The Circuit rejected plaintiff’s claims that the employer’s reasons for not hiring her were pretextual. She argued that the employer’s history of discrimination on the basis of gender was established by a sex discrimination lawsuit it lost in the 1980s; the Circuit ruled that the prior lawsuit was too old to be relevant.

Next, she asserted that the interview process was designed to exclude women, but she failed to explain how it disadvantaged women or why the only other female candidate was offered a job. The Circuit also held that the hodgepodge of hiring statistics plaintiff offered were irrelevant to the hiring process involving her and did not show disparate treatment between comparable individuals.

Finally, the Circuit rejected plaintiff’s claim for sanctions based on the employer’s inability to find the notes from the hiring sessions, because she failed to show prejudice or bad faith by the employer. The district court’s judgment was affirmed.

No. 08-2154. United States v. Otero. 04/28/2009. D.N.M. Judge McConnell. Criminal Case—Fourth Amendment—Warrant Requirement—Sufficiently Particular Description of Items to be Seized.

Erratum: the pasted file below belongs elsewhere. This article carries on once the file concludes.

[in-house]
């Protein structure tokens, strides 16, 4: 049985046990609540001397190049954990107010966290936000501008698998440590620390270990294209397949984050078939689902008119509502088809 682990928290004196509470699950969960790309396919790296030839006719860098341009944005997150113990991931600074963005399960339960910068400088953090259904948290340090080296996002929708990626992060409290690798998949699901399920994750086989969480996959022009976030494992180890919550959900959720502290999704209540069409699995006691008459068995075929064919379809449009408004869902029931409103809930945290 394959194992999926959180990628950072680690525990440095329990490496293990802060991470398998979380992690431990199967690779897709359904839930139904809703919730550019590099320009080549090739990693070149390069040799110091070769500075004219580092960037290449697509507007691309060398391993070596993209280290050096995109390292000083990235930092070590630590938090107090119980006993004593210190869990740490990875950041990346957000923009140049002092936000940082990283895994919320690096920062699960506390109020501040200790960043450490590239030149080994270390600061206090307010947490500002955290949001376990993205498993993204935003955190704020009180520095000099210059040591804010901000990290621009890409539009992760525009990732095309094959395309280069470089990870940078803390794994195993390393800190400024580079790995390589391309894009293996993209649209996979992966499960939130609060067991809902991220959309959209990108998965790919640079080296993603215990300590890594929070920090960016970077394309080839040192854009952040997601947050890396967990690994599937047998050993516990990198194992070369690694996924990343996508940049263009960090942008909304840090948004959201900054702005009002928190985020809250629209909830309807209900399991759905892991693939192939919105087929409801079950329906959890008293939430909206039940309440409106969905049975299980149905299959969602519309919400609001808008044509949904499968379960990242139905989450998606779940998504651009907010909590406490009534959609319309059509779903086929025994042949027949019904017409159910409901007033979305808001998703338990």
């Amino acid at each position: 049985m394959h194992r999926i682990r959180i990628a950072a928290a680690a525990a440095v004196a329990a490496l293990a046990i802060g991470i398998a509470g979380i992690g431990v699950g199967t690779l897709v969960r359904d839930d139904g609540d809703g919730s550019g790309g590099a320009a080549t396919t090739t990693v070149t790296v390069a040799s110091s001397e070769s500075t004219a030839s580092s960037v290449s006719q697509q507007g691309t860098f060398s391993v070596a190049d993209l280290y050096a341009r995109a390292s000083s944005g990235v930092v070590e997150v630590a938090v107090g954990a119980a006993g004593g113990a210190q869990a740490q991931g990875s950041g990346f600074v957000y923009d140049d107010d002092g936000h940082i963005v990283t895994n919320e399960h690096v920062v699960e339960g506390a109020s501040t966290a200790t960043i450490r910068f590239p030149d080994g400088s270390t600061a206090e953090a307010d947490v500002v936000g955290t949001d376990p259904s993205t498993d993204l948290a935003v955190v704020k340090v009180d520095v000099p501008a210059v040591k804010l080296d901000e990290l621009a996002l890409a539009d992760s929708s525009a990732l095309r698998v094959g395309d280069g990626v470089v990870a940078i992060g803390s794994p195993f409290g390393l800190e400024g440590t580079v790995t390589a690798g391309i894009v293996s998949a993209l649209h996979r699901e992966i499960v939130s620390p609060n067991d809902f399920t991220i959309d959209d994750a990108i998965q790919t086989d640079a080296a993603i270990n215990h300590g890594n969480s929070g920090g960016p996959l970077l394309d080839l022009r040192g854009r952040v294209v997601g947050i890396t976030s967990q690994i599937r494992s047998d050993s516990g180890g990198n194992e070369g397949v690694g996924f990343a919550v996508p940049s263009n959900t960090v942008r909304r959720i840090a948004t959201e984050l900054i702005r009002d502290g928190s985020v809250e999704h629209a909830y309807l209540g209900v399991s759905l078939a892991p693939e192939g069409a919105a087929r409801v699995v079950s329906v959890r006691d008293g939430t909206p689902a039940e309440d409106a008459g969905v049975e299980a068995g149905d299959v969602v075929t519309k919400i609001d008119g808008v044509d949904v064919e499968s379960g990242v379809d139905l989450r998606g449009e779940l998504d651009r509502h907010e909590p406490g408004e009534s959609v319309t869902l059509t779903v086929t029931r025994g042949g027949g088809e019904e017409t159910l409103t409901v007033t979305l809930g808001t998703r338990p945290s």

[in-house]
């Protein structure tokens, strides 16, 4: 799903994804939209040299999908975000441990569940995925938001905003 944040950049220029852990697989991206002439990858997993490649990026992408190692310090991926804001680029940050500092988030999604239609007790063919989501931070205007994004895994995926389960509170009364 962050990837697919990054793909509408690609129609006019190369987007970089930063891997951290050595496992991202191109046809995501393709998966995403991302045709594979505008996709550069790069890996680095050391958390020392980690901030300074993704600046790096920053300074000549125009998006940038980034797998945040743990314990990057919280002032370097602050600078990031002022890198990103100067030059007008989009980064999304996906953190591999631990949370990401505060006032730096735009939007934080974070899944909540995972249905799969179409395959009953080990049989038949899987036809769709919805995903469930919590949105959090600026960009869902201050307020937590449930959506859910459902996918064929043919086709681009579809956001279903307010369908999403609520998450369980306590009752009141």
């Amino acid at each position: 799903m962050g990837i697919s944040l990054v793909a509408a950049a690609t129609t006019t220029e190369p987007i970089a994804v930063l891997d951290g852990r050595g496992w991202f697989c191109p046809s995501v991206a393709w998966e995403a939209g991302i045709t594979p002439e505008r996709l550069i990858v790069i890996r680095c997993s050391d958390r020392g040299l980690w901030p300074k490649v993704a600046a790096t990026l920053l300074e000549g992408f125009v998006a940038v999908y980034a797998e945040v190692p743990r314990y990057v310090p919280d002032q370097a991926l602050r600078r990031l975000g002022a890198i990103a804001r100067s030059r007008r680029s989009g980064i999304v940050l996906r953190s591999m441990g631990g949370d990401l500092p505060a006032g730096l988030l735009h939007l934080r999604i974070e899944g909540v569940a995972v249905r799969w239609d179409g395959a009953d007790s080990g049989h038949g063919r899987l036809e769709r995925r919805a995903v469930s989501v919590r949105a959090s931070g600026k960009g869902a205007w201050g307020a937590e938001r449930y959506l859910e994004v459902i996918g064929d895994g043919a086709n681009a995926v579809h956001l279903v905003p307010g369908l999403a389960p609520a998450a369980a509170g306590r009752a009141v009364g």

Defendant, a postal carrier, was charged with a number of crimes relating to theft of mail from customers along her route. She moved to suppress two incriminating documents uncovered during the search of her computer, on the ground that the warrant authorizing the search lacked sufficient particularity. The district court suppressed the evidence, and the government appealed.

Defendant was investigated after customers along her route complained of missing mail from credit card companies and unauthorized withdrawals from their accounts. A postal inspector supplied her with two test letters to deliver, designed to look like credit card correspondence. These later were found in her mail bag, along with other correspondence from credit card companies.